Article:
Across Indonesia, the Posyandu, a community-run facility supporting maternal and child health, is a vital service where more formal medical clinics are not available.
The necessary closure of Posyandu to reduce the risk of patients contracting COVID-19 – which happened between April and June – made monitoring infant and child growth challenging. The decision also increased parents’ fears of going to any health facility, and uptake upon the facility’s reopening was lower than usual.
In collaboration with the Palu City Health Office, the iREACH project developed a new Standard Operating Procedure for Posyandu, addressing the additional pressures of the Coronavirus pandemic.
It aimed to address the anxiety of parents and community health volunteers around growth monitoring and ensure these centres remain safe through preventive measures.
As the volunteers were trained in these procedures, they began to reactivate the service, equipped with infrared thermometers, masks and handwashing facilities.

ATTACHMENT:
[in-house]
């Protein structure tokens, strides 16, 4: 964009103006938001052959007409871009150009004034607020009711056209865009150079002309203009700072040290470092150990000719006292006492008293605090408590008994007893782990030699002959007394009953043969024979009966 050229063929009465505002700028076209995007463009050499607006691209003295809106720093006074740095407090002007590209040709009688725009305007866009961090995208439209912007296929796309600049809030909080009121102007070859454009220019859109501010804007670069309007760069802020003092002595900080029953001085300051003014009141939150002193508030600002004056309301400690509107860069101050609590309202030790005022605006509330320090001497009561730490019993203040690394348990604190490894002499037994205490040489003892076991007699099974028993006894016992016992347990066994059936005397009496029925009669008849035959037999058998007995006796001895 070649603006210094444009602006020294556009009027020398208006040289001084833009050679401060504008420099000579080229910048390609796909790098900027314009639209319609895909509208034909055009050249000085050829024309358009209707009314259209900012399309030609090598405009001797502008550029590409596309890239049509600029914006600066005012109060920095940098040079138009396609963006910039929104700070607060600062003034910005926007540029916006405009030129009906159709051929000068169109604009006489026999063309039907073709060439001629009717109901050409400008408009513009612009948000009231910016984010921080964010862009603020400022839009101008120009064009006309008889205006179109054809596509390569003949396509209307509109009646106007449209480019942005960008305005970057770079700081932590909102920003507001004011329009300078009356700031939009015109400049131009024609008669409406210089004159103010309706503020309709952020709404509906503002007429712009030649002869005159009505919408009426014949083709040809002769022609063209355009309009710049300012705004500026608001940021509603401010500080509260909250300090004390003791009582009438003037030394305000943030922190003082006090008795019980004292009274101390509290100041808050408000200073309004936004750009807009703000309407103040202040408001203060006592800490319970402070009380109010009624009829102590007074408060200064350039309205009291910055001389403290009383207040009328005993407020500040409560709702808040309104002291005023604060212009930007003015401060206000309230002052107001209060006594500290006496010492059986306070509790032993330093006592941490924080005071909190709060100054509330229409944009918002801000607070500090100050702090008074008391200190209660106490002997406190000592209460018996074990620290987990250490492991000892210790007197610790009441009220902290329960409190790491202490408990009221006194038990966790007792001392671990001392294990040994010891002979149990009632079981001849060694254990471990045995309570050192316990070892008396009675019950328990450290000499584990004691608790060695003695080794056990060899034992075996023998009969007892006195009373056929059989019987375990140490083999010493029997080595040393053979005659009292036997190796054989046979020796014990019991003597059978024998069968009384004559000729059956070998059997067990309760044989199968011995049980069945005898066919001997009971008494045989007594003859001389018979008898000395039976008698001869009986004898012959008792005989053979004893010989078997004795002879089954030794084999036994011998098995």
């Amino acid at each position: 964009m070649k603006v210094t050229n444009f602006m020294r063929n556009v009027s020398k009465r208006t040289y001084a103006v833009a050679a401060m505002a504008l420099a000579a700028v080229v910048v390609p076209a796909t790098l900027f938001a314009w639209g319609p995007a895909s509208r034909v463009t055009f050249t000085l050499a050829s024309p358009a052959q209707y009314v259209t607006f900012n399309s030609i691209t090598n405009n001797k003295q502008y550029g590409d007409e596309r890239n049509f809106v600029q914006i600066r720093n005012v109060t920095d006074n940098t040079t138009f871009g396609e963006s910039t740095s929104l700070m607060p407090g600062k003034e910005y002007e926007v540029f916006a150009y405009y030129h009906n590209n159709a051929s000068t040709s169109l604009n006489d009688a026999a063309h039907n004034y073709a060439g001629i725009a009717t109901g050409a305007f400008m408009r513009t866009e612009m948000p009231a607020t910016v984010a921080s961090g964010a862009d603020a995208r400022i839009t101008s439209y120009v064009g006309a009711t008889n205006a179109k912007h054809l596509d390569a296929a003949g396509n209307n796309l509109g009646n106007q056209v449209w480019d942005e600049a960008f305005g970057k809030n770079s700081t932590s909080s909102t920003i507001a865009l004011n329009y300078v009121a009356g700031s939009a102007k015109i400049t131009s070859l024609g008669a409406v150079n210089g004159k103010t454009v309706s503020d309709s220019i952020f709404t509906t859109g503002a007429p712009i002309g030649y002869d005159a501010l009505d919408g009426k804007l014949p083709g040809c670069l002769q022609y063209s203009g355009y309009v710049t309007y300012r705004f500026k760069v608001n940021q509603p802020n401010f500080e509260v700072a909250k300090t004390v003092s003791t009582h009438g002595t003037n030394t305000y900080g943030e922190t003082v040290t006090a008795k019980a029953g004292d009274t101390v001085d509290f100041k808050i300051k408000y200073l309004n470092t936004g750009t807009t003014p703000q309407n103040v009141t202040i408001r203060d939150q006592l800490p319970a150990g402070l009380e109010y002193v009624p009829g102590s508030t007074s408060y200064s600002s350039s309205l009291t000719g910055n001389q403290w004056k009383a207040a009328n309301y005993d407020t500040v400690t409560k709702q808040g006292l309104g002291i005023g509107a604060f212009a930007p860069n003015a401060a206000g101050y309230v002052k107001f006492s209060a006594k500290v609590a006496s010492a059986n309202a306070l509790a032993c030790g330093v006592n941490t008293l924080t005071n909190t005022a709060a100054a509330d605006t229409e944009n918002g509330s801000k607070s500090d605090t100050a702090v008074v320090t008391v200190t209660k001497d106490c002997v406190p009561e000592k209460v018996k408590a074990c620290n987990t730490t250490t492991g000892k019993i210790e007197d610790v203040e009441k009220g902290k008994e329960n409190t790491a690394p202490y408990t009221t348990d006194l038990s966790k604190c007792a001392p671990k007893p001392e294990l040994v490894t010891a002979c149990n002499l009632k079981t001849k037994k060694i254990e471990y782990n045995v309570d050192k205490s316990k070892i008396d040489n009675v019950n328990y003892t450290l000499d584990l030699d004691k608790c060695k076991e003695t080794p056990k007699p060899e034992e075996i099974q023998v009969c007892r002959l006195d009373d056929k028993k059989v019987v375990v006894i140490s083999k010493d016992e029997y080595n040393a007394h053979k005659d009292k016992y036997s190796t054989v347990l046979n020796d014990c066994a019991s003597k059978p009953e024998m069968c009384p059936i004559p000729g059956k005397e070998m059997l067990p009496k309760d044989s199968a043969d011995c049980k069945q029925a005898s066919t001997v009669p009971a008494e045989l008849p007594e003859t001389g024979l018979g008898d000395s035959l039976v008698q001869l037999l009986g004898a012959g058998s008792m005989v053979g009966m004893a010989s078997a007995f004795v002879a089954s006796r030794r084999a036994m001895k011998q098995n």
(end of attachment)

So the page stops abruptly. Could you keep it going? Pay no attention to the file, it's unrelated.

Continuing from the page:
When Mrs. Rospiah, a local mother, heard through the mosque’s loudspeakers that the Posyandu would re-open, she was overjoyed.
The announcement also provided information about the health protocols that should be followed when attending sessions at the facility. Knowing what to do made her more confident about the safety of this vital service.
“Since the beginning of Posyandu's re-opening in July, we have been advised by community health volunteers to keep our distance, wear masks and wash our hands before entering Posyandu,” Mrs Rosphiah told us.
“They also provided seats outside while waiting for our queue number,” she adds.
I am also very grateful that World Vision gave us masks, a bucket and soap at the beginning of the COVID-19 pandemic. Even though it doesn’t seem like much, it really helped my family.